The mortality rate associated with this disease is 50%, with those who survive rarely having any consequences left. The risk factors associated with this disease include oral contraceptives and thrombophilia . Even though it is strongly suggested that the patient’s cerebral venous thrombosis was due to her use of oral contraceptives, it is important not to neglect the influence of COVID-19 infection. Although COVID-19 infection mainly affects the respiratory system, some neurological disorders have been reported. These include brain inflammation, loss of the ability to smell and taste, Guillain–Barré syndrome and stroke . However, these complications are usually observed during the acute phase of infection, not 35 days after the initial infection, as a thromboembolic event . Post-acute COVID-19 syndrome or long COVID is a term used to describe persistent symptoms that may be related to infection with the SARS-CoV-2 virus (the virus responsible for COVID-19 infection), as a result of residual inflammation during the convalescent phase as well as organ damage, which are mainly due to hospitalisation, social isolation and pre-existing health conditions .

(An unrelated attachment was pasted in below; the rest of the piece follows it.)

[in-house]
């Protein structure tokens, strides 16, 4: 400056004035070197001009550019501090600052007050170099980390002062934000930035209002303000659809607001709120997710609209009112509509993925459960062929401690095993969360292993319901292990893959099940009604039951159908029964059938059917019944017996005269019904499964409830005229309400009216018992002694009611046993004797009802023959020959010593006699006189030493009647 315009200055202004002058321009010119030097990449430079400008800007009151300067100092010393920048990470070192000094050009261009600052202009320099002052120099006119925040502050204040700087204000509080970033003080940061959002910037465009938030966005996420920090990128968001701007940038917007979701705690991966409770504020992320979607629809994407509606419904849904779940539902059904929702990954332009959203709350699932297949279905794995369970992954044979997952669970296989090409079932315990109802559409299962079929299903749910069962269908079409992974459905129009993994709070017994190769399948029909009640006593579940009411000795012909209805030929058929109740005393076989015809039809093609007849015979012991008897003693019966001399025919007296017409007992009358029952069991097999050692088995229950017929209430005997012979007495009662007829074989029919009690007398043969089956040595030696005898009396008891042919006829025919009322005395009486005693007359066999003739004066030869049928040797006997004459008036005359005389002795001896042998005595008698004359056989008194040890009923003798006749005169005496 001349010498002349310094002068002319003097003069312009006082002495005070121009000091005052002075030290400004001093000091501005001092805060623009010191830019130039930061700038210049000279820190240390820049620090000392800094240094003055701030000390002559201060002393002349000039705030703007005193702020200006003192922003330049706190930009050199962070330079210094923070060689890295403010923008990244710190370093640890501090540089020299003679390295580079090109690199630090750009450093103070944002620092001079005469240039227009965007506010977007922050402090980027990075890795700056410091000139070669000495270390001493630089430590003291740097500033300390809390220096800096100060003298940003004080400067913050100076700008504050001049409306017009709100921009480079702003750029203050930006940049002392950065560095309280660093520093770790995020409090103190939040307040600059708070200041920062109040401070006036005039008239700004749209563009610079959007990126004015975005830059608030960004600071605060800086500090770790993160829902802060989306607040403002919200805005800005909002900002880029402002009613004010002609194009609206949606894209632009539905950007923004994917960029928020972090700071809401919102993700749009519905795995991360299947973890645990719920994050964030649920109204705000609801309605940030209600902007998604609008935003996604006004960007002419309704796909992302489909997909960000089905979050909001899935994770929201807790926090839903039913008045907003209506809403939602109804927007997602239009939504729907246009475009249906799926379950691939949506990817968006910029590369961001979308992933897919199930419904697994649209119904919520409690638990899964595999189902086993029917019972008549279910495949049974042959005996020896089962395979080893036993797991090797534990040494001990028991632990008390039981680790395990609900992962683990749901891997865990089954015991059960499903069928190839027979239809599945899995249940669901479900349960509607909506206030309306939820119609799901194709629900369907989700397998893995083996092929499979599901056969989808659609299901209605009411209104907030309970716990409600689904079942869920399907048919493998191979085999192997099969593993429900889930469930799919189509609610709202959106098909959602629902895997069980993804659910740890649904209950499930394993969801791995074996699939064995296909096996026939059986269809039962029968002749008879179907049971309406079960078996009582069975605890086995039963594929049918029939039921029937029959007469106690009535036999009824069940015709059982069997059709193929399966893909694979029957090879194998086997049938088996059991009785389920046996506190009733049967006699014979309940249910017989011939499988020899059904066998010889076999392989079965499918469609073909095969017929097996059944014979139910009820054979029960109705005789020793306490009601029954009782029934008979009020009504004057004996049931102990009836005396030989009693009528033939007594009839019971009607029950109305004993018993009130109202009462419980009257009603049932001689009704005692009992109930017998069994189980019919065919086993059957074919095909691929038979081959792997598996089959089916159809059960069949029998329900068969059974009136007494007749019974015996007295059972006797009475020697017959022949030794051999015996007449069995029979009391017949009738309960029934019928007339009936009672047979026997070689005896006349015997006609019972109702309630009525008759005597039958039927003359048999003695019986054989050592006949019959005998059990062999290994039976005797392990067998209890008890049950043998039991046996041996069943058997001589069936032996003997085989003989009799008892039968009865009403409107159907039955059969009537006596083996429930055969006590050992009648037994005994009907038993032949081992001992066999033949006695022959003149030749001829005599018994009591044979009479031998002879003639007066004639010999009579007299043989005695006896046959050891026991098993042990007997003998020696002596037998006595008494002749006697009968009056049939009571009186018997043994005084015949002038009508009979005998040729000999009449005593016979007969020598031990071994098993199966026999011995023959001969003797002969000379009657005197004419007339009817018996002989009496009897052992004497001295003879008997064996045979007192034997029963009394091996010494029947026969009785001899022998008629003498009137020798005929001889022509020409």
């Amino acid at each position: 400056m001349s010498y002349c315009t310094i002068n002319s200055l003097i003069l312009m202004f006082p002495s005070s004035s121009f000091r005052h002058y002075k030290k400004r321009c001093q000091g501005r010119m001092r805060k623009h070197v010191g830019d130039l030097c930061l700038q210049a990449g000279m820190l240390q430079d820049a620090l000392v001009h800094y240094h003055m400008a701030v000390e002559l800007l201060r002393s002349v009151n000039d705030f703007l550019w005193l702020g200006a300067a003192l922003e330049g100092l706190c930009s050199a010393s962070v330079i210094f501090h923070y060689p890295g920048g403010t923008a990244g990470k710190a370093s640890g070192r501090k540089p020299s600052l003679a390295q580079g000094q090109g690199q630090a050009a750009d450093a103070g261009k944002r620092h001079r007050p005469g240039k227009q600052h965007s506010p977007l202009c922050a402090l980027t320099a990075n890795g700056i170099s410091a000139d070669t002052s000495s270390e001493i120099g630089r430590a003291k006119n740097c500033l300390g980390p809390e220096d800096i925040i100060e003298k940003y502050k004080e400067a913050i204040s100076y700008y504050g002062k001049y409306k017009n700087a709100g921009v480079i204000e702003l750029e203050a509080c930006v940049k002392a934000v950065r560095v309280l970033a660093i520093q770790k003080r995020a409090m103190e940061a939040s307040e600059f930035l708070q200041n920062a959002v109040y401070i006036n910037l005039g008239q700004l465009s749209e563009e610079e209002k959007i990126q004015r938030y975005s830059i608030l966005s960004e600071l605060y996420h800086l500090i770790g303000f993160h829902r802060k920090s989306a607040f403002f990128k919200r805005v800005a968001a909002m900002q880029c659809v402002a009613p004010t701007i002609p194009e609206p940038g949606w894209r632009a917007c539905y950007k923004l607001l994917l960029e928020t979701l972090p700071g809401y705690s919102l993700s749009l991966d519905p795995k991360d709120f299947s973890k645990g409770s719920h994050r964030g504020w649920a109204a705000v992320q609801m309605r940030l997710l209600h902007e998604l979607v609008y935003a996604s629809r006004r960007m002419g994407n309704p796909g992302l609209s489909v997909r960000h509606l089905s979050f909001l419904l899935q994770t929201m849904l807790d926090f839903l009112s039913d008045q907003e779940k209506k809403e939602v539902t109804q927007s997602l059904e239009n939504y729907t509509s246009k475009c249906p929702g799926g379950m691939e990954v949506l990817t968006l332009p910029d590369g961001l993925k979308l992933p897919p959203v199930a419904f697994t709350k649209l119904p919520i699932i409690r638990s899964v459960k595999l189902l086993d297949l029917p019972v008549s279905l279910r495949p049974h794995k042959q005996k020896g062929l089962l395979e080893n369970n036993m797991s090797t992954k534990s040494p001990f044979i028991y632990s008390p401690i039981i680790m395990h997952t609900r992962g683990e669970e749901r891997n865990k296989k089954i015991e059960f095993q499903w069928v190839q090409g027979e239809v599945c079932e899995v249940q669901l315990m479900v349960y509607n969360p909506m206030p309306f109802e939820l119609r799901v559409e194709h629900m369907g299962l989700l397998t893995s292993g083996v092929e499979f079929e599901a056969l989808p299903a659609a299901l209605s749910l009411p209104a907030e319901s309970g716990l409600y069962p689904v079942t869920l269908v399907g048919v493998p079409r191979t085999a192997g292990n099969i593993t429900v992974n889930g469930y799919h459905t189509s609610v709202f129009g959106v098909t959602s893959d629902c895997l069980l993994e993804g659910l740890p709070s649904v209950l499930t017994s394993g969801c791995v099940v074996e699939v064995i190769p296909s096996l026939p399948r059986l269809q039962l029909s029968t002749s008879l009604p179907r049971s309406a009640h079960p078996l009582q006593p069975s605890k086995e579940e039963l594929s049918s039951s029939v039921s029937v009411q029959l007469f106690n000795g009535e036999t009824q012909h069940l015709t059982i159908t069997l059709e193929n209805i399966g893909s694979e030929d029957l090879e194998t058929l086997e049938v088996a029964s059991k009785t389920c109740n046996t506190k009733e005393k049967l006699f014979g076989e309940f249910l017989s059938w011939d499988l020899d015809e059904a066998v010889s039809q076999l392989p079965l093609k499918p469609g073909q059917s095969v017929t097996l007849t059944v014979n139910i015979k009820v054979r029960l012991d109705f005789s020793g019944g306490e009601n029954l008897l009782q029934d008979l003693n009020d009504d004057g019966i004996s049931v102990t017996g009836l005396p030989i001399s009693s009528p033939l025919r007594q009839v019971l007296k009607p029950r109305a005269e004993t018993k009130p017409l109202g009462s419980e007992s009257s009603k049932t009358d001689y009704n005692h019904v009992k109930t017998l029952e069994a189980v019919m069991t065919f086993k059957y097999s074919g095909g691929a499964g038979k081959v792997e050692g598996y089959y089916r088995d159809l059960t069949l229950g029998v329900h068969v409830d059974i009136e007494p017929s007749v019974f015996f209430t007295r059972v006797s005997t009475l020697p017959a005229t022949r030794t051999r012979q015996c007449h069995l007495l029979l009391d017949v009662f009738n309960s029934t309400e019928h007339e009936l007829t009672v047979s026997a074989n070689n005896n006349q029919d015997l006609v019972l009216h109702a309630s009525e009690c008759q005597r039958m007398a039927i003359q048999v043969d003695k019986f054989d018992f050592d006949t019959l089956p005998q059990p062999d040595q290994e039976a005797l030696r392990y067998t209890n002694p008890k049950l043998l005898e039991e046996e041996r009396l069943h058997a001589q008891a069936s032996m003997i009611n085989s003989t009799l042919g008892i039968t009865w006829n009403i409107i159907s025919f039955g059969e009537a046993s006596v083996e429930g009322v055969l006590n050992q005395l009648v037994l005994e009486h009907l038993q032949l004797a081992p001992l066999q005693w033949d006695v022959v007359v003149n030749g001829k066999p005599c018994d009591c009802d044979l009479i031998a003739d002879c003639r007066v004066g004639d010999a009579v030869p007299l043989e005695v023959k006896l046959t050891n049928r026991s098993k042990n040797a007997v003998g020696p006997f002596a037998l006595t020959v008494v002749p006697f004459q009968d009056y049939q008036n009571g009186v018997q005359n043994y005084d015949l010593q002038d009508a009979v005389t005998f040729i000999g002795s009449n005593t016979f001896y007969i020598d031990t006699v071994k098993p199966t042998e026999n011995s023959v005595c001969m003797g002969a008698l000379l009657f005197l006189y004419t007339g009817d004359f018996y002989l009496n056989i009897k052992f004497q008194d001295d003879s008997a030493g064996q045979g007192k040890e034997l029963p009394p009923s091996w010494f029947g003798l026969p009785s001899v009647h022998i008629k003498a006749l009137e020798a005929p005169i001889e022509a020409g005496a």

The symptoms are usually mild and include shortness of breath, fatigue, lymphopenia, high blood ferritin and D-dimer levels, headache, memory disorders and cognitive deterioration. These symptoms may persist for up to 10-14 weeks after the onset of the disease. It is possible that our patient was suffering from this post-acute COVID-19 syndrome, which made her more susceptible to thromboembolic complications. Therefore, further testing and research should be conducted in the field of hyper-coagulability for COVID-19 survivors, even if they are young and have no preexisting medical conditions. The limitation of this study is that we were unable to find any studies on the relationship between oral contraceptives and COVID-19 infection in patients with post- COVID-19 stroke. It should also be pointed out that there is no diagnostic tool or treatment currently available to prevent these kinds of complications for COVID-19 survivors.